Student loan repayment benefits have become an increasingly popular tool for recruiting and retention in recent years and, if this bill passes, that trend is only likely to continue.
Much has been said about the Affordable Care Act’s (ACA) impact on employers’ healthcare plans, but that’s not the only benefit that’s being affected.
Many features of employer-sponsored 401(k)s vary greatly from company to company. So what does a “typical” 401(k) look like?
Just three percent of employers currently offer student loan repayment benefits. But based on a number of reliable factors, that number may skyrocket in the not so distant future.
For some time, employers have been asking the IRS to allow them to make certain 401(k) changes during the middle of the plan year without violating the federal tax code. Now the agency has responded to those requests.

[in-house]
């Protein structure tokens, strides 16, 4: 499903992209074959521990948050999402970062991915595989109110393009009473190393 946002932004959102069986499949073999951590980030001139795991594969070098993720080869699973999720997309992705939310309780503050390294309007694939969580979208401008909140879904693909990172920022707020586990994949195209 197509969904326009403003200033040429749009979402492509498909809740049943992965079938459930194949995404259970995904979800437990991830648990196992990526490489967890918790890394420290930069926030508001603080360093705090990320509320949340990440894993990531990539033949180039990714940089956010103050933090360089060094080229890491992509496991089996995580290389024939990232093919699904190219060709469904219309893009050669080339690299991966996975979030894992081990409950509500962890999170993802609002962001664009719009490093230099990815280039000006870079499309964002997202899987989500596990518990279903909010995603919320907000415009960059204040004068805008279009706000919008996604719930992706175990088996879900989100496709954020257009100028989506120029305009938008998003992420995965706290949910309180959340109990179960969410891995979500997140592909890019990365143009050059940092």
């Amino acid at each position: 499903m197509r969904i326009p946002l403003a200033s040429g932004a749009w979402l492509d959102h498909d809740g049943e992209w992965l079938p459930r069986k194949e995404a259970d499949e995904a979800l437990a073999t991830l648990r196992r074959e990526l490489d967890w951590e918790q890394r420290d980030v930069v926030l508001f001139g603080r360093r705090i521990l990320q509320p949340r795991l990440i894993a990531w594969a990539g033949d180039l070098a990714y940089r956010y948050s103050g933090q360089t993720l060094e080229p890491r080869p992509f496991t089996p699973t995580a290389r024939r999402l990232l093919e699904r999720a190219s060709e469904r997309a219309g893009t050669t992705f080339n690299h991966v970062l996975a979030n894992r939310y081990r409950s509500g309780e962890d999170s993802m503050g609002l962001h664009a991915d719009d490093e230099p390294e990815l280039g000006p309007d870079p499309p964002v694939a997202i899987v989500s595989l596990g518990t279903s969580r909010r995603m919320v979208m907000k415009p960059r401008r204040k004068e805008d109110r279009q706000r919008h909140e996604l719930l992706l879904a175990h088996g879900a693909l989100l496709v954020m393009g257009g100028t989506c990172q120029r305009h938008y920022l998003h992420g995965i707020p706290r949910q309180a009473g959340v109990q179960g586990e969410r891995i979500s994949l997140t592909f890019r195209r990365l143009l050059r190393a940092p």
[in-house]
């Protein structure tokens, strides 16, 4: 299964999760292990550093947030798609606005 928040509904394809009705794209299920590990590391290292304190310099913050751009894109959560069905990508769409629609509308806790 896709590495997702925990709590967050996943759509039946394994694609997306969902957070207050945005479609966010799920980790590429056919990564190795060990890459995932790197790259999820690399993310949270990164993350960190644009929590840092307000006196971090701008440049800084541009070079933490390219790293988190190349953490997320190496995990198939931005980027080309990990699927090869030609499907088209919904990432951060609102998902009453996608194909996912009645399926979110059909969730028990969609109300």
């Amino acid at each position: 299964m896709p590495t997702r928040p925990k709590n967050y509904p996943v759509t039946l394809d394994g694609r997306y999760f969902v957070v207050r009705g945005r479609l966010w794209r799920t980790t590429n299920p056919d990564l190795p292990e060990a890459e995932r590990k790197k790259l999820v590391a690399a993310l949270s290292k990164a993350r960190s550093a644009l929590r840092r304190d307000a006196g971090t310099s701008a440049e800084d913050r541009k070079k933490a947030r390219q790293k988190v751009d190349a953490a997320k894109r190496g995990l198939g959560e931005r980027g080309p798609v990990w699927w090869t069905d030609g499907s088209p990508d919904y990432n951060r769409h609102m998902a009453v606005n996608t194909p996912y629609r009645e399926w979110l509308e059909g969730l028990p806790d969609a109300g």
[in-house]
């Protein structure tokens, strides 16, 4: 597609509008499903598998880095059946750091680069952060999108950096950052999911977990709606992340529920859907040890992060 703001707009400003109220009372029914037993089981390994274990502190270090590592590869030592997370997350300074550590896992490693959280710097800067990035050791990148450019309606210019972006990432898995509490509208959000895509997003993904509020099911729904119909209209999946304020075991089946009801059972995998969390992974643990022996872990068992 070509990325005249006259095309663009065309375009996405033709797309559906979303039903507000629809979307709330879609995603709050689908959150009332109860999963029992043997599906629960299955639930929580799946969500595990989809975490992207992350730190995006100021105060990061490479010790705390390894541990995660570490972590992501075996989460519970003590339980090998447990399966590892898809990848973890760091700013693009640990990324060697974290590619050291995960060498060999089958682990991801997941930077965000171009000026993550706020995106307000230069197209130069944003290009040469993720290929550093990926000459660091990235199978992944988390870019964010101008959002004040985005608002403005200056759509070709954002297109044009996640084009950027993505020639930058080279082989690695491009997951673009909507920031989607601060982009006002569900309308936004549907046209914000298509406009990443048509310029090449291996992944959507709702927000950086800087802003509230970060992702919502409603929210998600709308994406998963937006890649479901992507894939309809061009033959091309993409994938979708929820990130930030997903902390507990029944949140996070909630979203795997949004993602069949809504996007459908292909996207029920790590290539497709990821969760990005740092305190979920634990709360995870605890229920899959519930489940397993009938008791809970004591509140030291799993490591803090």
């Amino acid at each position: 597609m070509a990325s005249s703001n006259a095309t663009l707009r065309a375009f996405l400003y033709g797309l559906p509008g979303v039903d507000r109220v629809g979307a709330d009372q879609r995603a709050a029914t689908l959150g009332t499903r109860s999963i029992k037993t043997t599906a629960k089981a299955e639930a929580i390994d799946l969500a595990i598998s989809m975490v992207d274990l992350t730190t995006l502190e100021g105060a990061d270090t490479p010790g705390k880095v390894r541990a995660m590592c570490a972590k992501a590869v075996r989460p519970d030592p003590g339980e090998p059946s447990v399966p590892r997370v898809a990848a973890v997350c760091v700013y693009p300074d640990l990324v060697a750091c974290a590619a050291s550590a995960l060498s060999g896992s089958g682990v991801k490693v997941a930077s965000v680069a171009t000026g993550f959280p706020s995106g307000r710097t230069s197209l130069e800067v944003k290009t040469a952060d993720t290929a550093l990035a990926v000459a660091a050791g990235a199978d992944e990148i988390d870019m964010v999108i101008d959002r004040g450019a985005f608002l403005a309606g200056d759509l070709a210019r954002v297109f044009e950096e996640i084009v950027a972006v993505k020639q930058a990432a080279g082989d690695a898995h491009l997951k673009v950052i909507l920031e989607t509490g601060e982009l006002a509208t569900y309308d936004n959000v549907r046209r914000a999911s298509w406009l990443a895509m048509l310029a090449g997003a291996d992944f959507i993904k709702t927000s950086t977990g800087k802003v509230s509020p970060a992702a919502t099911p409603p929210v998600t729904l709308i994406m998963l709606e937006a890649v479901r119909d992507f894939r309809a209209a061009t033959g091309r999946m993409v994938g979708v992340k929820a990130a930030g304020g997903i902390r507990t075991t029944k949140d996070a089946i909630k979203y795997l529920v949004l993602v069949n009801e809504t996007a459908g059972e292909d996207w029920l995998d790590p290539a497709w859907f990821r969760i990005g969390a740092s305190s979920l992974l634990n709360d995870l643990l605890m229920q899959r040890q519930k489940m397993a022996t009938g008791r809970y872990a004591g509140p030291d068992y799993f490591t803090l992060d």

Being a benefit plan fiduciary is a tricky role to play nowadays. Here’s some guidance you may want to share with your C-level folks.
You know those complex fee-disclosure statements you have to make sure your employees get regarding their 401k plans? If the DOL has its way, workers may have to get the same type of info about their health insurance.
Here’s another reason why employers should limit (or even eliminate altogether) workers’ opportunities for 401(k) hardship withdrawals.
Gotta give Tyrel Oates credit. He’s taken a unique approach to increasing his salary — he wants all his co-workers to get a raise, too. All 300,000 of them.